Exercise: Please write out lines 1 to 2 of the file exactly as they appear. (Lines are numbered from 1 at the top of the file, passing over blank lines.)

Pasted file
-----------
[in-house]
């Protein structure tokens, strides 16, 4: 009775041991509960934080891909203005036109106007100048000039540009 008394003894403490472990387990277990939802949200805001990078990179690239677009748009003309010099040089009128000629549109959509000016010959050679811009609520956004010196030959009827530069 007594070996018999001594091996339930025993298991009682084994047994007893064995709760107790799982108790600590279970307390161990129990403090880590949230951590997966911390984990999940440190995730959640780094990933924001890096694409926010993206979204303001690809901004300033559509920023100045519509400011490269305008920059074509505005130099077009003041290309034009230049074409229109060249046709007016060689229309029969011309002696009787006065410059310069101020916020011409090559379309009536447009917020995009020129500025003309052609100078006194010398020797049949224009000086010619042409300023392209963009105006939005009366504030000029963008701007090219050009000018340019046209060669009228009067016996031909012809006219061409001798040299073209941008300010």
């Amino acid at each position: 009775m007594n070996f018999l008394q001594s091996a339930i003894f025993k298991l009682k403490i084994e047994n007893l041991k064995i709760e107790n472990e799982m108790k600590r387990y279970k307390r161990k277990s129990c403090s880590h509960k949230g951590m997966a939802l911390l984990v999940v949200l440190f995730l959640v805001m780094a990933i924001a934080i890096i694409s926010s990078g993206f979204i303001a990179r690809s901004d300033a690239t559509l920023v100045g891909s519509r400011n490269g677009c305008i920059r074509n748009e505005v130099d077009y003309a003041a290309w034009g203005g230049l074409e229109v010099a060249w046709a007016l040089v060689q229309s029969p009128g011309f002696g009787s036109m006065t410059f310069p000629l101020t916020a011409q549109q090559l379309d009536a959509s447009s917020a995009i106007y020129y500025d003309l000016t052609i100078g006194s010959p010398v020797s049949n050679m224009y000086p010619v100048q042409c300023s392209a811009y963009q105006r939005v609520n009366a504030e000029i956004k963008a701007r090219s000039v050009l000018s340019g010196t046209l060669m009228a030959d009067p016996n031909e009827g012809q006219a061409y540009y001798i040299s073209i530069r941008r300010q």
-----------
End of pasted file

[in-house]
């Protein structure tokens, strides 16, 4: 009775041991509960934080891909203005036109106007100048000039540009 008394003894403490472990387990277990939802949200805001990078990179690239677009748009003309010099040089009128000629549109959509000016010959050679811009609520956004010196030959009827530069 007594070996018999001594091996339930025993298991009682084994047994007893064995709760107790799982108790600590279970307390161990129990403090880590949230951590997966911390984990999940440190995730959640780094990933924001890096694409926010993206979204303001690809901004300033559509920023100045519509400011490269305008920059074509505005130099077009003041290309034009230049074409229109060249046709007016060689229309029969011309002696009787006065410059310069101020916020011409090559379309009536447009917020995009020129500025003309052609100078006194010398020797049949224009000086010619042409300023392209963009105006939005009366504030000029963008701007090219050009000018340019046209060669009228009067016996031909012809006219061409001798040299073209941008300010």